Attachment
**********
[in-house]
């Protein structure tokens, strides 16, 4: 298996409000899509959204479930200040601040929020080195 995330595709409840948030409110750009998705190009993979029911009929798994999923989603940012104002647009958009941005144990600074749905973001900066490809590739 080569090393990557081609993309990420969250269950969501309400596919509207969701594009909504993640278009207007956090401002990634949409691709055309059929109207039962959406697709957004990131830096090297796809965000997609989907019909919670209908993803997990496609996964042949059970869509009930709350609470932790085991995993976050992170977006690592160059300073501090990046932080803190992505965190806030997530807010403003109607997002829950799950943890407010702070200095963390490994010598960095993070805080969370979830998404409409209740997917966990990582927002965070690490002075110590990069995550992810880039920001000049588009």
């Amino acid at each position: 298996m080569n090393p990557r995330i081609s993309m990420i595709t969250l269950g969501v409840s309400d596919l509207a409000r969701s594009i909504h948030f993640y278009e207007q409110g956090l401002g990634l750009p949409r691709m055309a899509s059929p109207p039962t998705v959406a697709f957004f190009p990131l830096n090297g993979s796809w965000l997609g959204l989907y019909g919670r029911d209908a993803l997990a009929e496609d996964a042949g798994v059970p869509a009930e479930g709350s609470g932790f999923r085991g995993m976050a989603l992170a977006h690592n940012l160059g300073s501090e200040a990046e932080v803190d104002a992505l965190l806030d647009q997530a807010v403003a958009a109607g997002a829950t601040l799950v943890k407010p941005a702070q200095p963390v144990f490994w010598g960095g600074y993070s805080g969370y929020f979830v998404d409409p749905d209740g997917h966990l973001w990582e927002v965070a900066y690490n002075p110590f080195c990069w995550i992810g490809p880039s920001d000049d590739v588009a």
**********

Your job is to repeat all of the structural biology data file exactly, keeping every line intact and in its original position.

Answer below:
[in-house]
């Protein structure tokens, strides 16, 4: 298996409000899509959204479930200040601040929020080195 995330595709409840948030409110750009998705190009993979029911009929798994999923989603940012104002647009958009941005144990600074749905973001900066490809590739 080569090393990557081609993309990420969250269950969501309400596919509207969701594009909504993640278009207007956090401002990634949409691709055309059929109207039962959406697709957004990131830096090297796809965000997609989907019909919670209908993803997990496609996964042949059970869509009930709350609470932790085991995993976050992170977006690592160059300073501090990046932080803190992505965190806030997530807010403003109607997002829950799950943890407010702070200095963390490994010598960095993070805080969370979830998404409409209740997917966990990582927002965070690490002075110590990069995550992810880039920001000049588009």
């Amino acid at each position: 298996m080569n090393p990557r995330i081609s993309m990420i595709t969250l269950g969501v409840s309400d596919l509207a409000r969701s594009i909504h948030f993640y278009e207007q409110g956090l401002g990634l750009p949409r691709m055309a899509s059929p109207p039962t998705v959406a697709f957004f190009p990131l830096n090297g993979s796809w965000l997609g959204l989907y019909g919670r029911d209908a993803l997990a009929e496609d996964a042949g798994v059970p869509a009930e479930g709350s609470g932790f999923r085991g995993m976050a989603l992170a977006h690592n940012l160059g300073s501090e200040a990046e932080v803190d104002a992505l965190l806030d647009q997530a807010v403003a958009a109607g997002a829950t601040l799950v943890k407010p941005a702070q200095p963390v144990f490994w010598g960095g600074y993070s805080g969370y929020f979830v998404d409409p749905d209740g997917h966990l973001w990582e927002v965070a900066y690490n002075p110590f080195c990069w995550i992810g490809p880039s920001d000049d590739v588009a």